Post #5 is about the relationships my father and I established during and after the Laotian war and what those relationships meant for the accounting of the missing live POW-MIAs. Among the relationships, the most important was my father’s relationship with Gen. Vang Pao, who was the leader of the anti-communist Hmong tribe funded by the CIA. In 1979, Vang Pao gave my father information regarding live POWs who had been moved to Nhom Marrott, Laos, from another location. This information ultimately led to the CIA’s 1981 incursion into Nhom Marrott in search of live POW-MIAs thought to be there six years after the end of the war, the “Nhom Marrott Raid”.
I also will briefly review my relationship-building with Col. Boonleurt Sacocie who was an anti-communist fighter under Van Pao and who after the fall of Laos co-formed the National Liberation Front for the Liberation of Laos (NLFLL – alternatively called the Lao United National Liberation Front, the Lao National United Front, and other names) to perpetuate guerrilla warfare against the victorious communist government.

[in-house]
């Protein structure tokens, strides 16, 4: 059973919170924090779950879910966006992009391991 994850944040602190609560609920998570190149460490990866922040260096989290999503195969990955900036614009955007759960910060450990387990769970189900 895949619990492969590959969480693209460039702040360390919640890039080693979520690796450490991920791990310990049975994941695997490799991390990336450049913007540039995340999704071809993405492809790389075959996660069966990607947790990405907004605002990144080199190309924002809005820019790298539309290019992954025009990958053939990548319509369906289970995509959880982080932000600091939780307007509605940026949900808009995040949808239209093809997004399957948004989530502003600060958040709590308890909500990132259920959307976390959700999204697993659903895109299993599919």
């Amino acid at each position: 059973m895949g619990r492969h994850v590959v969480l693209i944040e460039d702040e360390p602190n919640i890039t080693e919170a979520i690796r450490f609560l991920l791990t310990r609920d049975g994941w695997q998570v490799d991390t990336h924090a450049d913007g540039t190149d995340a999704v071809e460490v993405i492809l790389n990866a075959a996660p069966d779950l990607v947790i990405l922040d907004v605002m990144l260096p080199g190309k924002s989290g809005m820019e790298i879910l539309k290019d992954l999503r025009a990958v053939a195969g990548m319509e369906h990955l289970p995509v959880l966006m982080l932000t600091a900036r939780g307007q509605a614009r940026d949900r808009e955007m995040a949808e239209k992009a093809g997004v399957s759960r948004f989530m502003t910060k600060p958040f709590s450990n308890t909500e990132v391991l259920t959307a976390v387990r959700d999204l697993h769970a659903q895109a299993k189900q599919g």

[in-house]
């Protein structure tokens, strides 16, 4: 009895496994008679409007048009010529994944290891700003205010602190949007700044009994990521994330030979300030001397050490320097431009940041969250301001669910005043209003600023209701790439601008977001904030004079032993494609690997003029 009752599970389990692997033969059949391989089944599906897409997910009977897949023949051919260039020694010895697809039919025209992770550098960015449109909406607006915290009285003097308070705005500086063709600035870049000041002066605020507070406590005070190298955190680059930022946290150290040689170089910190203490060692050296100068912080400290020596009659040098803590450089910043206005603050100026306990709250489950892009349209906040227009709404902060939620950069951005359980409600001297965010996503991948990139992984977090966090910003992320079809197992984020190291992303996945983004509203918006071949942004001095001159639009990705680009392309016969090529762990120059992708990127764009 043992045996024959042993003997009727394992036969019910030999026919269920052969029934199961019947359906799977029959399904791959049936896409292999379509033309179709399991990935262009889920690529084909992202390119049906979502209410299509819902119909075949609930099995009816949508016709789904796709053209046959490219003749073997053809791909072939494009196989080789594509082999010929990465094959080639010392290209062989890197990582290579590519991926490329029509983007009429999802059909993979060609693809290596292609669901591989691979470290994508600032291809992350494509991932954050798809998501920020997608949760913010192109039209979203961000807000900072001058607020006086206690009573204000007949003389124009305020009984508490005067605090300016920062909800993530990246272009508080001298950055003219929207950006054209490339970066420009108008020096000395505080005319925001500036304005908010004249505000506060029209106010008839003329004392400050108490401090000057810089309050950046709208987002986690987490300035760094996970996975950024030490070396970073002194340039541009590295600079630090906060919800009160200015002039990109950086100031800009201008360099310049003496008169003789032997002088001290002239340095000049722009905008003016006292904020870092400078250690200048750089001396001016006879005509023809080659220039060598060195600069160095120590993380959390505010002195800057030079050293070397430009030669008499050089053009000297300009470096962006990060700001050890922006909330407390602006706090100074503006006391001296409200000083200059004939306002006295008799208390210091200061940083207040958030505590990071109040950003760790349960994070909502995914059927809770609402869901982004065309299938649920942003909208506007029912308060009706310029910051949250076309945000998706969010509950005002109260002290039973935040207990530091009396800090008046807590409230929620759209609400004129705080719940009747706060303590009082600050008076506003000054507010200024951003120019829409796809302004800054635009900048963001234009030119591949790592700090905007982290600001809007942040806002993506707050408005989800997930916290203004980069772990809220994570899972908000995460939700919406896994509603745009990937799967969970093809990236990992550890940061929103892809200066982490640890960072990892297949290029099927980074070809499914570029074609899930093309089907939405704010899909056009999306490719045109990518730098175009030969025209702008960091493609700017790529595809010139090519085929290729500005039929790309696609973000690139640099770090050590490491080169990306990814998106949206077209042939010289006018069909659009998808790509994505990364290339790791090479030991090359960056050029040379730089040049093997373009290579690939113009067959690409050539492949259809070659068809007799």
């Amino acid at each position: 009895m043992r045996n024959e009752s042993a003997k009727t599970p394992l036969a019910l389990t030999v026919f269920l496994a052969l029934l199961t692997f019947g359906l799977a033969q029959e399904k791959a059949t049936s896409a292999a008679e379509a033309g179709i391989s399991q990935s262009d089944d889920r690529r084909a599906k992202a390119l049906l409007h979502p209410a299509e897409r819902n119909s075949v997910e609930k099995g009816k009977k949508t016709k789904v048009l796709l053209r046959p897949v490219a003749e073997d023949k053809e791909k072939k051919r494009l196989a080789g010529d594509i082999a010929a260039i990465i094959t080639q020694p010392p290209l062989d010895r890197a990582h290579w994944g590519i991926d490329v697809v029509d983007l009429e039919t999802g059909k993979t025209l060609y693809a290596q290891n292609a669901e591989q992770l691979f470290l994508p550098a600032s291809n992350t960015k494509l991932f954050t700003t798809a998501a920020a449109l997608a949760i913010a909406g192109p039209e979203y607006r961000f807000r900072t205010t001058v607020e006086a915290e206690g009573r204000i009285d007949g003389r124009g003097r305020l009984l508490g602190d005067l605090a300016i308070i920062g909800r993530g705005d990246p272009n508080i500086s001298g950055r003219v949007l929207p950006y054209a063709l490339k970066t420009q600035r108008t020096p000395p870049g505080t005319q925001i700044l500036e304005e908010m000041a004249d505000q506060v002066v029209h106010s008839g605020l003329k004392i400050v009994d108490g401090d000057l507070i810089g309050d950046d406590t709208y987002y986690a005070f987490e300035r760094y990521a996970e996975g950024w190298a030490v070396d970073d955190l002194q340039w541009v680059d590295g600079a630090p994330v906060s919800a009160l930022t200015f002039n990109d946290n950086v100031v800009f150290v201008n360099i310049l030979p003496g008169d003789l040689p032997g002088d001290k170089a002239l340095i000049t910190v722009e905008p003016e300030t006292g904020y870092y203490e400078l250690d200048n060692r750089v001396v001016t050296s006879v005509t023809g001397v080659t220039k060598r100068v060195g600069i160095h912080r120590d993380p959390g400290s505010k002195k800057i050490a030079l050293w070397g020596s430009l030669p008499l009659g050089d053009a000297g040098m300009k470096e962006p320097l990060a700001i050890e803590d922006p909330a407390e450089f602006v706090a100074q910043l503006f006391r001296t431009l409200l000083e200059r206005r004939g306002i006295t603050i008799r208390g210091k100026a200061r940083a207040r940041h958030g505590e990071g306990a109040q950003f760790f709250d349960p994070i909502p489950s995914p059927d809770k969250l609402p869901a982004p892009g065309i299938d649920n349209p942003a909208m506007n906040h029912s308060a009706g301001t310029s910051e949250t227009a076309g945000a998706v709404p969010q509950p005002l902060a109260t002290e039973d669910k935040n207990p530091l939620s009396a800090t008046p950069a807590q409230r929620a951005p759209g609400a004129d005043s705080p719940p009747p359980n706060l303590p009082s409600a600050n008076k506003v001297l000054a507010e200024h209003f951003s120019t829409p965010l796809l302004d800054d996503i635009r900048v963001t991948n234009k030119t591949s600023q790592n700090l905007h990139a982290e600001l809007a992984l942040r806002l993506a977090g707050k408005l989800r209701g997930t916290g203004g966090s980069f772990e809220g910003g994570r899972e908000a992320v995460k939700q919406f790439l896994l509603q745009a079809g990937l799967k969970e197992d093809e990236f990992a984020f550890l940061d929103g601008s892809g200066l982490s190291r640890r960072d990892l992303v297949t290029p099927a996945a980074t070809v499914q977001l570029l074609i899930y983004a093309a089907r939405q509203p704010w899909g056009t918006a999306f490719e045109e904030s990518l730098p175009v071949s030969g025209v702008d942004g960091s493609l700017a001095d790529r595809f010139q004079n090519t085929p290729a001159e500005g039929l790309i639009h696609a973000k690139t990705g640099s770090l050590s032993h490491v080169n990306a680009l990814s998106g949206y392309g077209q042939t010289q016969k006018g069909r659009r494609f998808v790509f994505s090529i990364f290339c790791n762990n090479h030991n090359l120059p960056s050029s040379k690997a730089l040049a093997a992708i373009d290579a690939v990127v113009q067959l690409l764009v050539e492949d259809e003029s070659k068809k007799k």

I have tried to make this post as brief as possible. However, Laotian and Vietnamese history, the war, and the USG’s involvement in it are as complex as anything can be. I ask for your patience while reading the post.